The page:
Pancho and Lefty


The poets tell how Pancho fell
And Lefty’s living in cheap hotels


It’s one of the most beloved and recognizable Texas country songs ever recorded, but do you know what inspired Pancho and Lefty? Willie Nelson and Merle Haggard made the song famous with their 1983 duet, but the song had its origins on a 1972 album by the man widely regarded as the greatest Texas songwriter of all-time: Townes Van Zandt.

Pancho and Lefty is a story song, one of the finest of the genre. It tells of a Mexican bandit named Pancho and his friendship with Lefty, the man who ultimately betrays him. Many of the details in the lyrics mirror the life of Mexican revolutionary Pancho Villa, who was killed by unknown assassins in 1923. Villa’s dying words? “Don’t let it end like this, tell them I said something great.” Or perhaps not; it’s up for debate.

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On the similarity between the song’s Pancho and the famous revolutionary, Van Zandt once remarked, “I realize that I wrote it, but it’s hard to take credit for the writing because it came from out of the blue. It came through me, and it’s a real nice song, and I think, I’ve finally found out what it’s about. I’ve always wondered what it’s about. I kinda always knew it wasn’t about Pancho Villa, and then somebody told me that Pancho Villa had a buddy whose name in Spanish meant ‘Lefty.’ But in the song, my song, Pancho gets hung. ‘They only let him hang around out of kindness I suppose,’ and the real Pancho Villa was assassinated.”

While on tour, Van Zandt actually met the real Pancho and Lefty. Well, okay, not exactly, but it’s still a pretty amusing story. “We got stopped by these two policeman,” Van Zandt recalled. “They said, ‘What do you do for a living?’ And I said, ‘Well, I’m a songwriter,’ and they both kind of looked around like ‘pitiful, pitiful.’ And so on to that I added, ‘I wrote that song Pancho and Lefty. You ever heard that song Pancho and Lefty? I wrote that.’ And they looked back around, and they looked at each other and started grinning, and it turns out that their squad car, you know their partnership, it was two guys, it was an Anglo and a Hispanic, and it turns out, they’re called Pancho and Lefty… so I think maybe that’s what it’s about, those two guys… I hope I never see them again.”

That wasn’t the only time Van Zandt had a brush with the law in connection with the song. Townes wrote the song in a crummy hotel on the outskirts of Denton, the only lodging he could find, because at the time, Billy Graham was staging a huge festival that would be called the “Christian Woodstock.” All the decent hotels in the area were booked solid, which meant Van Zandt was exiled to a lousy room in a place near Denton. Bored, Van Zandt decided to write a song. Three and a half hours later,  “‘Pancho and Lefty’ drifted through the window,” he said, “and I wrote it down.”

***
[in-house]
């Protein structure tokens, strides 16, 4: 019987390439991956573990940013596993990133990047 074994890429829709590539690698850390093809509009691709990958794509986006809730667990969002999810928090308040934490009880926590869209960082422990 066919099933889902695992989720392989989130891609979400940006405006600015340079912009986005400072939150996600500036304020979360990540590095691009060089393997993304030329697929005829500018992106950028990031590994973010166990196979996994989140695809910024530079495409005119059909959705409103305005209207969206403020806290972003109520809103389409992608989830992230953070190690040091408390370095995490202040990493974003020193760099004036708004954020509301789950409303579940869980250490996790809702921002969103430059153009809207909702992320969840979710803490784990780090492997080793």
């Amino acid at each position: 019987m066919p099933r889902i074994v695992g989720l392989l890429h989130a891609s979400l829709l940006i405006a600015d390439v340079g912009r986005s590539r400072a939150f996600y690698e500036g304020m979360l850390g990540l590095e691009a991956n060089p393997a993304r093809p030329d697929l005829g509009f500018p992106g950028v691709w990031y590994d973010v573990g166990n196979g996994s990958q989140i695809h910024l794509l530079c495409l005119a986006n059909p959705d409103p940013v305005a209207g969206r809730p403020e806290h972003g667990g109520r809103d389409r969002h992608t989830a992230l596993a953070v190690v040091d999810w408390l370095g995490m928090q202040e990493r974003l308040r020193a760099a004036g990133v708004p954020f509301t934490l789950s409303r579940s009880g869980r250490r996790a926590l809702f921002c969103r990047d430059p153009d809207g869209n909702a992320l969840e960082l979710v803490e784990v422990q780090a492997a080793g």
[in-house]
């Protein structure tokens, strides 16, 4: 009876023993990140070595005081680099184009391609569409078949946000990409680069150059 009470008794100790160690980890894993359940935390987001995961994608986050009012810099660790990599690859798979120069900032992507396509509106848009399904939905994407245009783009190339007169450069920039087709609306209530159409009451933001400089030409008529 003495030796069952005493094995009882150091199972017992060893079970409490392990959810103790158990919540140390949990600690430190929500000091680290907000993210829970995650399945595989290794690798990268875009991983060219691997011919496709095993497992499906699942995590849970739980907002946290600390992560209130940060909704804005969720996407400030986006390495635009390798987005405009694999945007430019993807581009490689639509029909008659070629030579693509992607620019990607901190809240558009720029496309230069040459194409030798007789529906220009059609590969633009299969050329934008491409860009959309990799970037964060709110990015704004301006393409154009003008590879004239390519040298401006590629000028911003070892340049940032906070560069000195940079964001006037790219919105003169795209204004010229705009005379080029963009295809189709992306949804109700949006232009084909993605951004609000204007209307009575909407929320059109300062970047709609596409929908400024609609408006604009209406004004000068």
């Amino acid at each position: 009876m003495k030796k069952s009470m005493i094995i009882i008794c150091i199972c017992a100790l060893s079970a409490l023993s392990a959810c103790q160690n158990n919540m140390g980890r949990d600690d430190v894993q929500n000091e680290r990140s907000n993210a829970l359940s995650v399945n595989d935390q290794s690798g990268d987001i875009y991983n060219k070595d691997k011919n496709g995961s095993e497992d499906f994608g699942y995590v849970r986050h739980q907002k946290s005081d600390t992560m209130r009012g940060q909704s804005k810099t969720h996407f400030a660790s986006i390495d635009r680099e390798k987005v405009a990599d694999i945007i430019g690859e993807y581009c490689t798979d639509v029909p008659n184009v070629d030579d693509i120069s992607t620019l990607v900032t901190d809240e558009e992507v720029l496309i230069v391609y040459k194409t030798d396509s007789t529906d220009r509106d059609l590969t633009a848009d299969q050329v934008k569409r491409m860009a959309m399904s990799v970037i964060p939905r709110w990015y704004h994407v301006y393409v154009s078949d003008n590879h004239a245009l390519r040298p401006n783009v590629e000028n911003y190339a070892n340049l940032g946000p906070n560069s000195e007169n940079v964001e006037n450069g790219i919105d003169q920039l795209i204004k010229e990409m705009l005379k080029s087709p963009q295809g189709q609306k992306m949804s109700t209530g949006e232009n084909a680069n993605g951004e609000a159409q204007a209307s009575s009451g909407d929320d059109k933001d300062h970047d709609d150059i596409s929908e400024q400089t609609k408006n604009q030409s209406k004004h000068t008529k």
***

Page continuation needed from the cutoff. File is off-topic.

The next day, Van Zandt and his buddy Daniel Antopolsky drove toward Dallas to play a gig. The streets were full of young Christian hitch-hikers going to see Billy Graham. Townes and Daniel heard sirens behind them; a cop was pulling them over. It meant trouble, because neither man had proper ID.

The cop gave the pair a hard look. The musicians were a sight to see: both long-haired and wild-looking. When the cop asked for their IDs, Daniel had only an expired license. Hilariously, all Townes could show the cop was his face on an album cover. The situation looked grim, then out of nowhere, Daniel Antopolsky employed the one strategy that could save them.

As Townes explained, “Daniel, out of the blue, looks up at the policeman through the window and says, ‘Excuse me, sir, do you know Jesus?’ And the cop looks at him, hands him back his driver’s license, and says, ‘You boys best be careful.’”

And just like that, the pair of songwriters were saved.



Here is a restored version of Townes playing his most famous song at a ranch in Austin, Texas in 1975. I took this footage from the cult classic film, “Heartworn Highways” and then sharpened the image a bit. I found that the audio of this performance had been remastered and remixed on a recent album, so I overdubbed the footage with that version, which is incredibly clearer.

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Lyle Lovett & Marty Stuart


Living on the road my friend
Was gonna keep you free and clean
And now you wear your skin like iron
And your breath as hard as kerosene

Weren’t your mama’s only boy
But her favorite one it seems
She began to cry when you said goodbye
And sank into your dreams

Pancho was a bandit boy
His horse was fast as polished steel
He wore his gun outside his pants
For all the honest world to feel

Pancho met his match you know
On the deserts down in Mexico
Nobody heard his dying words
Ah but that’s the way it goes

All the Federales say
They could have had him any day
They only let him slip away
Out of kindness, I suppose

Lefty, he can’t sing the blues
All night long like he used to
The dust that Pancho bit down south
Ended up in Lefty’s mouth

The day they laid poor Pancho low
Lefty split for Ohio
Where he got the bread to go
There ain’t nobody knows

All the Federales say
They could have had him any day
We only let him slip away
Out of kindness, I suppose

The poets tell how Pancho fell
And Lefty’s living in cheap hotels
The desert’s quiet, Cleveland’s cold
And so the story ends we’re told

Pancho needs your prayers it’s true
But save a few for Lefty too
He only did what he had to do
And now he’s growing old

All the Federales say
We could have had him any day
We only let him go so long
Out of kindness, I suppose

A few gray Federales say
We could have had him any day
We only let him go so long
Out of kindness, I suppose

Source: LyricFind

Songwriters: Townes Van Zandt

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